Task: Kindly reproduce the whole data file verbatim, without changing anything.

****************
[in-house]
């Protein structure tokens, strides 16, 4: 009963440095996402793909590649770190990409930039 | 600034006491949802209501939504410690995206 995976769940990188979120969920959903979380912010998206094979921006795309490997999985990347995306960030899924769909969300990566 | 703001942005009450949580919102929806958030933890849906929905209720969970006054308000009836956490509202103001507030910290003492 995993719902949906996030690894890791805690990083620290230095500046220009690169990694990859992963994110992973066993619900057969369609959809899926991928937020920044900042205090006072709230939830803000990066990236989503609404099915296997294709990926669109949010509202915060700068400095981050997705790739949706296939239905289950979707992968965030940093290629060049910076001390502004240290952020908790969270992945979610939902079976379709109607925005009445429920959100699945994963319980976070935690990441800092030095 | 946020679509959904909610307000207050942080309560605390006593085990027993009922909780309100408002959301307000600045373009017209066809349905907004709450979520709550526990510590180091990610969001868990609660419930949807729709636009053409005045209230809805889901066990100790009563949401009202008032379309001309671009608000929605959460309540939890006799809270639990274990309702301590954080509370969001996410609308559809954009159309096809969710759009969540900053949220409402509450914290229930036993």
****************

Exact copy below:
[in-house]
């Protein structure tokens, strides 16, 4: 009963440095996402793909590649770190990409930039 | 600034006491949802209501939504410690995206 995976769940990188979120969920959903979380912010998206094979921006795309490997999985990347995306960030899924769909969300990566 | 703001942005009450949580919102929806958030933890849906929905209720969970006054308000009836956490509202103001507030910290003492 995993719902949906996030690894890791805690990083620290230095500046220009690169990694990859992963994110992973066993619900057969369609959809899926991928937020920044900042205090006072709230939830803000990066990236989503609404099915296997294709990926669109949010509202915060700068400095981050997705790739949706296939239905289950979707992968965030940093290629060049910076001390502004240290952020908790969270992945979610939902079976379709109607925005009445429920959100699945994963319980976070935690990441800092030095 | 946020679509959904909610307000207050942080309560605390006593085990027993009922909780309100408002959301307000600045373009017209066809349905907004709450979520709550526990510590180091990610969001868990609660419930949807729709636009053409005045209230809805889901066990100790009563949401009202008032379309001309671009608000929605959460309540939890006799809270639990274990309702301590954080509370969001996410609308559809954009159309096809969710759009969540900053949220409402509450914290229930036993």